Lake City took its name from a sign that someone posted along the Seattle, Lake Shore & Eastern Railroad north of the Sand Point brick factory. The sign, tacked to a shed, said "Lake," in reference to Lake Washington, and the name Lake City eventually stuck.

Laurelhurst

This tony enclave adjacent to the University District was originally owned by the colorful "Uncle Joe" Surber, a settler known for his hunting and piledriving. Eventually, Henry Yesler bought the land, parceled it out, and sold it to developers including Joseph R. McLaughlin, Paul C. Murphy, and Frank F. Mead. They named one of their many developments in the area Laurelhurst. That name became codified in 1910 when Seattle officially annexed the area.

Lawton Park

Image courtesy of Wonderlane, under Creative Commons license

This neighborhood in Magnolia is named after Lawton Park, which sits on the site of the former Fort Lawton. Fort Lawton was named after Major General Henry Ware Lawton who captured Geronimo in 1886.

Leschi

Image courtesy of Wikimedia Commons, public domain

This neighborhood which lies just south of Madrona along Lake Washington is named after the Nisqually Indian Chief Leschi, who had an encampment in the area. Leschi was hanged by settlers in 1858, but his legacy remains. While a large number of the areas around Seattle have American Indian names, Leschi is one of the few areas within Seattle that still has a name that pays tribute to the area’s native heritage.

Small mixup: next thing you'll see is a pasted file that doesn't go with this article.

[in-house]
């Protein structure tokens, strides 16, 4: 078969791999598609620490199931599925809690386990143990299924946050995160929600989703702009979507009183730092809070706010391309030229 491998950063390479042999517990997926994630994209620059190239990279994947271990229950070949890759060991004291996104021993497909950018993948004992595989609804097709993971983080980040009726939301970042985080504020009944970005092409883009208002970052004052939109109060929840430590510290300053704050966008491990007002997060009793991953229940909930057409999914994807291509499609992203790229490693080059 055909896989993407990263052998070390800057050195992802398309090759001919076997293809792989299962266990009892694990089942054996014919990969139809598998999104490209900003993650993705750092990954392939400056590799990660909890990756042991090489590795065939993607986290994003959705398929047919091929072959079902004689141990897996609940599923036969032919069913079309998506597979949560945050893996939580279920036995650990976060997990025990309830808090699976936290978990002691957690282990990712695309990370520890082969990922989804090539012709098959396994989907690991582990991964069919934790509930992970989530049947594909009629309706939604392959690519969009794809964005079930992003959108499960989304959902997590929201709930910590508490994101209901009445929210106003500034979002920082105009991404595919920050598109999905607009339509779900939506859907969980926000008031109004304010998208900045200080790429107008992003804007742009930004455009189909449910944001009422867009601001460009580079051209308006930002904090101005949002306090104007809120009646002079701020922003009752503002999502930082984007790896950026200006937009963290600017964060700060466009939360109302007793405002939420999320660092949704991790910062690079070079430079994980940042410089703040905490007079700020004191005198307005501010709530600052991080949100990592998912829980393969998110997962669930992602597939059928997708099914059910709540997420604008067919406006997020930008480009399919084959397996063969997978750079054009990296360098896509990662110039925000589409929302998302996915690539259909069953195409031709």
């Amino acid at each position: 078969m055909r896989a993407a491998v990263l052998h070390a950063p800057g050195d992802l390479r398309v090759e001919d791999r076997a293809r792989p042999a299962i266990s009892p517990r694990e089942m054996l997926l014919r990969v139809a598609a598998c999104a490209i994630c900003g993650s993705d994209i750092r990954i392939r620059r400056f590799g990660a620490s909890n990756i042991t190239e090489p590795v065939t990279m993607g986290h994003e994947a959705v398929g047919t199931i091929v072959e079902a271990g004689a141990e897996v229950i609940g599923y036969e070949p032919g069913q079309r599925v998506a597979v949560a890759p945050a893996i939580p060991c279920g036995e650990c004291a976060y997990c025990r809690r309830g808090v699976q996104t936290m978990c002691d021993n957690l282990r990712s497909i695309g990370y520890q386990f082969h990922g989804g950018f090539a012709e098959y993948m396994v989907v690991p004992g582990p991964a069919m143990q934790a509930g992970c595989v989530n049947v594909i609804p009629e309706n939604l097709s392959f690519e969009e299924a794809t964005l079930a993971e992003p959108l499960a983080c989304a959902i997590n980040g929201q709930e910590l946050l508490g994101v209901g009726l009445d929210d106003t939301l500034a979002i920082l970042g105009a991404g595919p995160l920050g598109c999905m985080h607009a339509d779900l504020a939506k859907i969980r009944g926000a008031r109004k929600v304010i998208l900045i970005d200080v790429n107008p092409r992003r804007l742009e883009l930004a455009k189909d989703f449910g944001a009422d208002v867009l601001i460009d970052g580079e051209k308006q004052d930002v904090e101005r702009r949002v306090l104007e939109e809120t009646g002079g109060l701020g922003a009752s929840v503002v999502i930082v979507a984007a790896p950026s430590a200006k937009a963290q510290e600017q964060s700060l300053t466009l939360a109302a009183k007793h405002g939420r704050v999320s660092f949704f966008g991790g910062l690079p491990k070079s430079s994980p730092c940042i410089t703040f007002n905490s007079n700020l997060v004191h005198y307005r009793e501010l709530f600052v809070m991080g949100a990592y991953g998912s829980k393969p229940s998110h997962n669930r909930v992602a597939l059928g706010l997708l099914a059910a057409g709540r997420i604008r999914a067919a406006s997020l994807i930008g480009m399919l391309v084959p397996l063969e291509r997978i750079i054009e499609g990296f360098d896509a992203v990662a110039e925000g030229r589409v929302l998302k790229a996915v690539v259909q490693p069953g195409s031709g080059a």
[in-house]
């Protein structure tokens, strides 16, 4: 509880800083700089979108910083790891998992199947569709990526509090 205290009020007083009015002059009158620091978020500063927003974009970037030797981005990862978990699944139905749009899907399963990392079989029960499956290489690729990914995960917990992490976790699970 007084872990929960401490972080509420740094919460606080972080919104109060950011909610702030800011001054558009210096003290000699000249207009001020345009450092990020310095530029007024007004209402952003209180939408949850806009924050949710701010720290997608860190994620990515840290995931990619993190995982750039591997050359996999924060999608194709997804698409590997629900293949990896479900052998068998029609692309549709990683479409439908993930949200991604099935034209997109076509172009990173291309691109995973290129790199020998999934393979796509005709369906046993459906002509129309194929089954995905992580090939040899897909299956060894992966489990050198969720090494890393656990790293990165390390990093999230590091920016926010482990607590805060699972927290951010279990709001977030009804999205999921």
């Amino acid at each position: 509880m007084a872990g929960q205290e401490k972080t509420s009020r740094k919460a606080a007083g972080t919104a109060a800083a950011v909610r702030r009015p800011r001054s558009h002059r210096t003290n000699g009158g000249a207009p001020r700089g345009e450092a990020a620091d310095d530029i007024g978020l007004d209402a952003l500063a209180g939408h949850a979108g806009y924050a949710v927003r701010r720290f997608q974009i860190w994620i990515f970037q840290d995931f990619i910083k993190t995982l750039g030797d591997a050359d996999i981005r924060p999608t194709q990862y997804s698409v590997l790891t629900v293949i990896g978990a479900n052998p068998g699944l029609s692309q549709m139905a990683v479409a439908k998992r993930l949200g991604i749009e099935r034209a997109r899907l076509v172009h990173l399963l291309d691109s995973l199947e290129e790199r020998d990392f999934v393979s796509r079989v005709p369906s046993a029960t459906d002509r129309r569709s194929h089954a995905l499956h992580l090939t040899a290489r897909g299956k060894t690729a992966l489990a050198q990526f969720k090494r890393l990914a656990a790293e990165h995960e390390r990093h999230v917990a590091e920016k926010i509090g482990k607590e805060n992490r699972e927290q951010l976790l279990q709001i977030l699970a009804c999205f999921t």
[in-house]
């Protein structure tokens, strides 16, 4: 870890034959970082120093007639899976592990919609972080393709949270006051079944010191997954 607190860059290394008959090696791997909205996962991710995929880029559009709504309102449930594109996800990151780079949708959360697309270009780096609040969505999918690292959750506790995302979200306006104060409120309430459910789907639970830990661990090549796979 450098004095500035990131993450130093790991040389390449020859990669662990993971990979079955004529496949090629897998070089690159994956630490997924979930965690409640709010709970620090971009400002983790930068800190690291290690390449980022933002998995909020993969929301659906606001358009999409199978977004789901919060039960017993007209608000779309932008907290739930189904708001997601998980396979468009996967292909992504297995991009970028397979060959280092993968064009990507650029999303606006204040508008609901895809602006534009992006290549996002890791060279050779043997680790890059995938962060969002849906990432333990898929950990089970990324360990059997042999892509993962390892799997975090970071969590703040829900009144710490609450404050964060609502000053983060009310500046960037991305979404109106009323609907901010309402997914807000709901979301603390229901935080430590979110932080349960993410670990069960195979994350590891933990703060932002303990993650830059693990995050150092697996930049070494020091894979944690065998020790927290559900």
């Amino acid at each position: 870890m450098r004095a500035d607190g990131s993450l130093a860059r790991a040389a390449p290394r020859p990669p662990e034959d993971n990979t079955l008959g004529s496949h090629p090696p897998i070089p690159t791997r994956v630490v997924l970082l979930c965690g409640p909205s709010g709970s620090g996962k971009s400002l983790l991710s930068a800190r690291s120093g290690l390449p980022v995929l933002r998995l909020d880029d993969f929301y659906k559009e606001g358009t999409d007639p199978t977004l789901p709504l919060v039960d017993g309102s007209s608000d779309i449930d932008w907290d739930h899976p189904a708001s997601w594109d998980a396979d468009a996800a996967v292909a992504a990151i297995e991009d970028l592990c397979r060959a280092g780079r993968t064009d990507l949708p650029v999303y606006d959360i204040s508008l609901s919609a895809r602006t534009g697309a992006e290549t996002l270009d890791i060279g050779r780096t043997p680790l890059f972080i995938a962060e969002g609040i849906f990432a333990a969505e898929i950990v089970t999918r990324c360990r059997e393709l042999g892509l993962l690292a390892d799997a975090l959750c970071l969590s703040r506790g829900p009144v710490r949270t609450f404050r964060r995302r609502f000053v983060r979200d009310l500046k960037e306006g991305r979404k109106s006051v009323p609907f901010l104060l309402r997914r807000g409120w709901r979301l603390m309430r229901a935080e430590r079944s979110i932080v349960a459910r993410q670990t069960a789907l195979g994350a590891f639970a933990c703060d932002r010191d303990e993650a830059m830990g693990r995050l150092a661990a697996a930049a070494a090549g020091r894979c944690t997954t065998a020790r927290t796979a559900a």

Licton Springs

This North Seattle neighborhood takes its name from the Salish word Liq'tid, which refers to the reddish mud that the springs of the area naturally produce.

Loyal Heights

Image courtesy of Joe Mabel, under Creative Commons license 

Loyal Heights was, and to a large degree still is, a bedroom community north of Ballard. It was named by developer Harry W. Treat who also named the beach along Puget Sound in the area, Loyal Beach.

Madison Park

Image courtesy of Walter Siegmund, under Creative Commons license

Madison Park takes its name from Madison Street, which was the earliest direct route from Puget Sound to Lake Washington by car. Madison Street was named for US President James Madison.

Madrona

Tucked between Leschi and Denny-Blaine along Lake Washington, Madrona was originally called “the Cascade Addition,” but the name was changed to Madrona by John Ayre in 1889. Madrona is another name for the arbutus trees that grew (relatively sparsely) in the area.